At Least Two Boys Have Reportedly Been Rescued From Thailand Cave

Minnie Murray
July 11, 2018

"All four boys have arrived at hospital, all are safe", Narongsak Osottanakorn, head of the rescue mission, told reporters of those freed on Monday.

The first two members of a Thai schoolboy football team have been rescued from the flooded cave where they had been trapped for more than two weeks, a local rescue official said on Sunday.

The the next phase in the rescue operation is set for around 1-2pm (NZT) today at the earliest, involving a further three trapped boys, but an update from an Australian reporter at the scene says a downpour in Thailand today is creating concerns.

"Now and in the next three or four days, the conditions are flawless [for evacuation] in terms of the water, the weather and the boys' health", said Narongsak, governor of the Chiang Rai province, where the caves are. The team of young soccer players, ages 11-16, and their 25-year-old coach were stranded in the caves for almost 10 days due to flooding and their constantly evolving rescue has continued to make news headlines around the world. All four boys were said to be in "perfect" condition, and safely transported to a hospital.

She believes the boys are still alive thanks to their coach.

Narongsak, the rescue mission chief, determined that the latter option was "impossible", as the tunnels are unlikely to dry out before December.

"The teams here are happy the boys are being rescued but also anxious about the severity of the boys' conditions".

The boys, all members of the Wild Boars soccer team between the ages of 11 and 16, and their 25-year-old coach Ekkapol Chantawong were trapped inside Tham Luang cave on June 23 when sudden rains flooded their exit.

The 12 boys and their coach had been trapped in the Tham Luang Nang Non for more than two weeks now. Thirteen medical teams were stationed outside the cave on Sunday -each with its own helicopter and ambulance - one for each of 12 boys and their coach.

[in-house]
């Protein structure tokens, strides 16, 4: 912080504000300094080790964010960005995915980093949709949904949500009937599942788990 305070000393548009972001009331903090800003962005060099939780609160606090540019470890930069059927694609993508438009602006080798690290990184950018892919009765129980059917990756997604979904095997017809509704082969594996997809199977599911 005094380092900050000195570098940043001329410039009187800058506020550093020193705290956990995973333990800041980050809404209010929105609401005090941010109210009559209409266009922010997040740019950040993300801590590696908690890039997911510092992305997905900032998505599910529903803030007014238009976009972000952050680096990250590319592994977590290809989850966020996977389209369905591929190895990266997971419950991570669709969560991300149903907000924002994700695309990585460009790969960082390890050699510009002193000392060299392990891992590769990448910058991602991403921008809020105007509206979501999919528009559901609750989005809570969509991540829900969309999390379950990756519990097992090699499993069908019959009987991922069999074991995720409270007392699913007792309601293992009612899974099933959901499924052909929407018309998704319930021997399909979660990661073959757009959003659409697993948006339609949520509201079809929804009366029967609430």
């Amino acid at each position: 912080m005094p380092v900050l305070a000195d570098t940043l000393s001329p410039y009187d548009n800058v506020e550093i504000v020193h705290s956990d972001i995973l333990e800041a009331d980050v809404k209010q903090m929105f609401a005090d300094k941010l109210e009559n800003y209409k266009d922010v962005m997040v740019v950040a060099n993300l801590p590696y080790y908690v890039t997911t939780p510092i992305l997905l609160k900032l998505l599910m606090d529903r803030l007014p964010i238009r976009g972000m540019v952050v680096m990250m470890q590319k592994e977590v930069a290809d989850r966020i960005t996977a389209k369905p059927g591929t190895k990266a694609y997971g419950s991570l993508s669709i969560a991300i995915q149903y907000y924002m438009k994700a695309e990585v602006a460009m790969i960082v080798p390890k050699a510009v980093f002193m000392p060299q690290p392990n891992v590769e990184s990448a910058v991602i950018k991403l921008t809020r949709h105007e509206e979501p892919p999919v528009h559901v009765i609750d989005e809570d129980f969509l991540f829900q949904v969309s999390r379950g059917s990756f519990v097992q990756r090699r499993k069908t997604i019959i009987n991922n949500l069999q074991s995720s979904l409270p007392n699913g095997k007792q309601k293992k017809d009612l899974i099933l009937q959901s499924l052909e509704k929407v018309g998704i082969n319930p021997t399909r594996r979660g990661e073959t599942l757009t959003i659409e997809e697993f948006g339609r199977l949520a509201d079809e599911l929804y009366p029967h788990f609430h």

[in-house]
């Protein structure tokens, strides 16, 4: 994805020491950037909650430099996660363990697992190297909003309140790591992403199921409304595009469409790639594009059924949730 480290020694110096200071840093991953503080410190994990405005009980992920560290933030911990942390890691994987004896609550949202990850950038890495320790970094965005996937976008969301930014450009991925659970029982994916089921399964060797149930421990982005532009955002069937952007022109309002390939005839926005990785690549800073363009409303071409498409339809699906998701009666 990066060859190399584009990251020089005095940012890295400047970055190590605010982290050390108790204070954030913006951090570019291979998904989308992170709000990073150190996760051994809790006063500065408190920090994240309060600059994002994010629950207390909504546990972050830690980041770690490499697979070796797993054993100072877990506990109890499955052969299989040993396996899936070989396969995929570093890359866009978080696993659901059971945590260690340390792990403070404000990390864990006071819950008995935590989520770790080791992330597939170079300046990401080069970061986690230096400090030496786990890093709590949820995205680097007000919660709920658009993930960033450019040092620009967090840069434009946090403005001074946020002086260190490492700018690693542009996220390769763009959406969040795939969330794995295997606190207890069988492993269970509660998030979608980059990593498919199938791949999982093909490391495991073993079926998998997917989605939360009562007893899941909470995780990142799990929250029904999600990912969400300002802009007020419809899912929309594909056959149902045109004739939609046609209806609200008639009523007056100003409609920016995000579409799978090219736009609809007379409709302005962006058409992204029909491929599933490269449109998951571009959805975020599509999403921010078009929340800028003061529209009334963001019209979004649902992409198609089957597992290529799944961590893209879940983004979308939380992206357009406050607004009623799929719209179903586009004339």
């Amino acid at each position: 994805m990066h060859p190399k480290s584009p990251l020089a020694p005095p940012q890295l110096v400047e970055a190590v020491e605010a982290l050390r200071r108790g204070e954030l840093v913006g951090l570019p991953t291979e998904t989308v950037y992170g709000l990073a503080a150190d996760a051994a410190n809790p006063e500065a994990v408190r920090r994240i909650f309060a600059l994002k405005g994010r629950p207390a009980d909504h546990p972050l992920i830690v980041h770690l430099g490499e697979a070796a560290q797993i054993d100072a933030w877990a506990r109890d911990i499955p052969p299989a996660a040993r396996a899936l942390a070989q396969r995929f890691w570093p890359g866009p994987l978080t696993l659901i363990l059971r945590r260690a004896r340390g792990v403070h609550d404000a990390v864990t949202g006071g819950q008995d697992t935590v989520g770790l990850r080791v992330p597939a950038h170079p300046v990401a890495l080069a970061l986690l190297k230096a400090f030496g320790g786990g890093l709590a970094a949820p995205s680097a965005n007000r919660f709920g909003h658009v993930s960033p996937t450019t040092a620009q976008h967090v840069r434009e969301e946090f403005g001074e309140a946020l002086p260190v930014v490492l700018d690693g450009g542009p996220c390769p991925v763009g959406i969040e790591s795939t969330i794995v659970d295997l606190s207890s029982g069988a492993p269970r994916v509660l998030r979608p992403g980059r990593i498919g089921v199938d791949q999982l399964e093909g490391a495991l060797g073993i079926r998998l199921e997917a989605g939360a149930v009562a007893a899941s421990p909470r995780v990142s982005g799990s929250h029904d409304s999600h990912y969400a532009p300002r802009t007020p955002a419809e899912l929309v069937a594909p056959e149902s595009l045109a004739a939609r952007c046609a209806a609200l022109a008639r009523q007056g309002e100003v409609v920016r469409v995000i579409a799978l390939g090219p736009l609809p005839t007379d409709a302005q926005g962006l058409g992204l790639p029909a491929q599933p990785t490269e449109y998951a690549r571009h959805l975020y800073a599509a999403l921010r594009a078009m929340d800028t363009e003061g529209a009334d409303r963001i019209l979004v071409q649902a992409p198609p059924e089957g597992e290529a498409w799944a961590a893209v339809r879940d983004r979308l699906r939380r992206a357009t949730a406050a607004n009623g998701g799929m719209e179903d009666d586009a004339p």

The Facebook page for the Thai Navy SEALs has been posting updates on the effort. Rescue teams have made the pause to replace the air tanks.

Monsoon flooding cut off their escape route and prevented rescuers from finding them for nearly 10 days. According to the Thai government, when they reached a spot that couldn't fit a person and an oxygen tank, the divers would take the boy's tank off his back while slowly guiding the boy through the narrow passages.

"They can not decide how many of them will be able to come out for the first operation".

A multi-pronged rescue effort has been underway since they were found almost a week ago.

Rescuers didn't use Musk's ideas to get the first four boys out, but Musk tweeted that he's communicating with the Thai government and other experts on the submarine idea. A search led by Thai navy SEALs and joined by volunteer divers from around the world was fruitless until Monday, when a pair of British divers came up on the hungry but apparently healthy team.

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